Just like Hydroxychloroquine, originally for Malaria, is being used for Coronavirus, does anyone think that Sumac could be used to lessen the effects of Coronavirus?

    Reading the whole article on planthospital.com, Sumac is “effective in the treatment of diabetes and obesity”. With the overload of information that is coming out about Coronavirus, and not knowing the full truth, people are dying because of the underlying health issues. So, if Coronavirus is a pathogen, and diabetes and obesity are potential contributors to death, is there any reason why Sumac should not be considered as a possible home solution for easing pains? I am not looking at this as a cure.

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    • IvyMike April 7, 00:22

      That website would likely sell you a load of horse hockey as happily as they sell sumac.
      To be more specific you’re talking about flame leaf sumac which is fairly common across Texas, a small shrub that grows in clumps and has beautiful red leaves in the late summer/fall and masses of rusty red berries. The berries have long been used as a tea made by cold infusion, and also dried for a spice. It surely has some traditional medicinal/ritual uses, but i would say love it for what it is, a pretty wild plant that is an important food source for wildlife. The birds seed it in my flower beds and I always move it to a spot it can grow wild.
      There is a smaller sumac called evergreen sumac with dark green glossy leaves all year, and red fruit in the fall, it is also edible. Sumacs with white berries are considered poisonous.
      Cutting out sugar will do a lot more for diabetes and obesity than sumac.

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      • red April 7, 11:21

        Mike: A little old lady who passed away at 101 years of age, and was a retired nurse, always added a spoon of lemon juice to a glass of water and sipped it before each meal. It helps the pancreas to function. In Mexico, where they have a huge population of diabetics and no medical care, Beans and lemon both are common, and both work.Mesquite, as well, is good to control the pancreas. We cut out all gluten, and do as much hard labor as possible. The nasty 4-letter words like work and diet are the key 🙂 niio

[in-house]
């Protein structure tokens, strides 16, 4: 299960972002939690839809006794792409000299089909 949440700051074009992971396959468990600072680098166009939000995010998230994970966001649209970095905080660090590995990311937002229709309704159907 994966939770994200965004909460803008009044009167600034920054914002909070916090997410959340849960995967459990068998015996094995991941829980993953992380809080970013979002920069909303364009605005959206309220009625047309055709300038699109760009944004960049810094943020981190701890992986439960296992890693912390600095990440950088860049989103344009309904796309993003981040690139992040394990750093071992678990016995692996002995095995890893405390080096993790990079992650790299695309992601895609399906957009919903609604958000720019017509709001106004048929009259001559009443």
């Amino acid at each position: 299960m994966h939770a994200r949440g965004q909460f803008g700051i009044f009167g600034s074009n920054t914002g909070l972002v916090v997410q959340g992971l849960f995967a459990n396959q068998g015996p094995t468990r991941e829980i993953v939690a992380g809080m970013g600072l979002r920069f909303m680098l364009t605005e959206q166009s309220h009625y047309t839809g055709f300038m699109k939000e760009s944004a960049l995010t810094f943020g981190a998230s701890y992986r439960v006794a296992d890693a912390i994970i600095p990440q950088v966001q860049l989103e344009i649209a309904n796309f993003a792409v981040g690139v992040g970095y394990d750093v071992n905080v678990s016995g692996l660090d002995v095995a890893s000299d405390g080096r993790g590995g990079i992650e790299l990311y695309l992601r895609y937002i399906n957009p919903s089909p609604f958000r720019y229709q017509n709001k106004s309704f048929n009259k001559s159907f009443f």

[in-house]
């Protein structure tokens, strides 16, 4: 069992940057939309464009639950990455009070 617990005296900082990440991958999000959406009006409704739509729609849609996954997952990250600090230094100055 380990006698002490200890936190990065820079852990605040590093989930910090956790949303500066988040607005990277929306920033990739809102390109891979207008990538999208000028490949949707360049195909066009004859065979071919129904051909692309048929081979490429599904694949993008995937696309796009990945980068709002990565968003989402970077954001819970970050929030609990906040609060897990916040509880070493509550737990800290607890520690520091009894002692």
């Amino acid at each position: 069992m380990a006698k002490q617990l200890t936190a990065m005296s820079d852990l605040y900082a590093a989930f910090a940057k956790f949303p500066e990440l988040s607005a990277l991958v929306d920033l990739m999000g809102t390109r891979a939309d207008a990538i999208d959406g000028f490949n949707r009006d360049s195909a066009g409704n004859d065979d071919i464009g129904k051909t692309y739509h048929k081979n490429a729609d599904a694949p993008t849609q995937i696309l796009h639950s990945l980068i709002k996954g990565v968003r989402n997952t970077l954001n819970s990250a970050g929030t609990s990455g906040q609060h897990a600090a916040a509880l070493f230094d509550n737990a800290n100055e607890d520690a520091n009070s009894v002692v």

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    • left coast chuck April 7, 00:48

      Prepper I.T.: The article is by somebody by the supposed name of Ally Eva. There is no information about this unknown person even if that is their real name. There is no information about their credentials to describe the wondrous qualities of sumac. So for starters you have an article by someone totally unknown to you that you want to base health information on. Does that sound like a good idea?

      Secondly, there are no citations indicating studies that have been done to buttress the statements regarding the efficacy to this product. That’s another clue. Are you going to risk you health on statements out of nowhere about the curative powers of this plant? That doesn’t sound like a well-considered plan of action to me.

      Third look at the list of conditions this plant is supposed to cure. By golly, it even cures cancer. What kind of cancer? I have just finished reading a book by a medical doctor who traces the treatment of cancers (notice that is plural) from the beginning of medical history to the present time. 3500 years ago an Egyptian doctor said, “It’s always fatal. There is no effective treatment.” In his day that was the state of the art. “You’re gonna die!”

      One of the most significant take-aways from the book is that even a cancer like breast cancer which someone untrained in cancer such a I would assume is just one type of cancer, turns out to have many different forms treated with a myriad of modalities. The author spent considerable time discussing the various modalities of treatment for “breast cancer.” Even a form of treatment at the beginning stages may start to fail in more advanced stages.

      Reading that book revealed to me just how little I really knew about the subject.

      A statement that some plant treats “cancer” should be a warning flag that makes the whole article suspect. There are literally thousands of forms of cancer. They all take different forms of treatment. You don’t treat one kind of brain cancer as you do another kind. So some plant “treats cancer”? Give me a break. BOGUS ! ! !

      Lastly, while we all look for the magic bullet in treatment, there is no magic bullet. It is a myth perpetrated to stir up hope in desperate folks.

      Lastly, the biggest problem that I see with kitchen produced cures is quality control. Pharmaceutical companies spend enormous sums of money on assuring that every pill in the container is the same as every other pill. That is the only way to know what dosage cures or fails to cure a disease. If every pill is 25 milligrams and that dosage doesn’t work, we know that 25mg is a no go. So we increase the dosage to say 50 mg. Aha! The disease entity starts to recede. Will 75 mg make it recede faster? Oops, no the side effects with 75 mg make it an unusable dosage.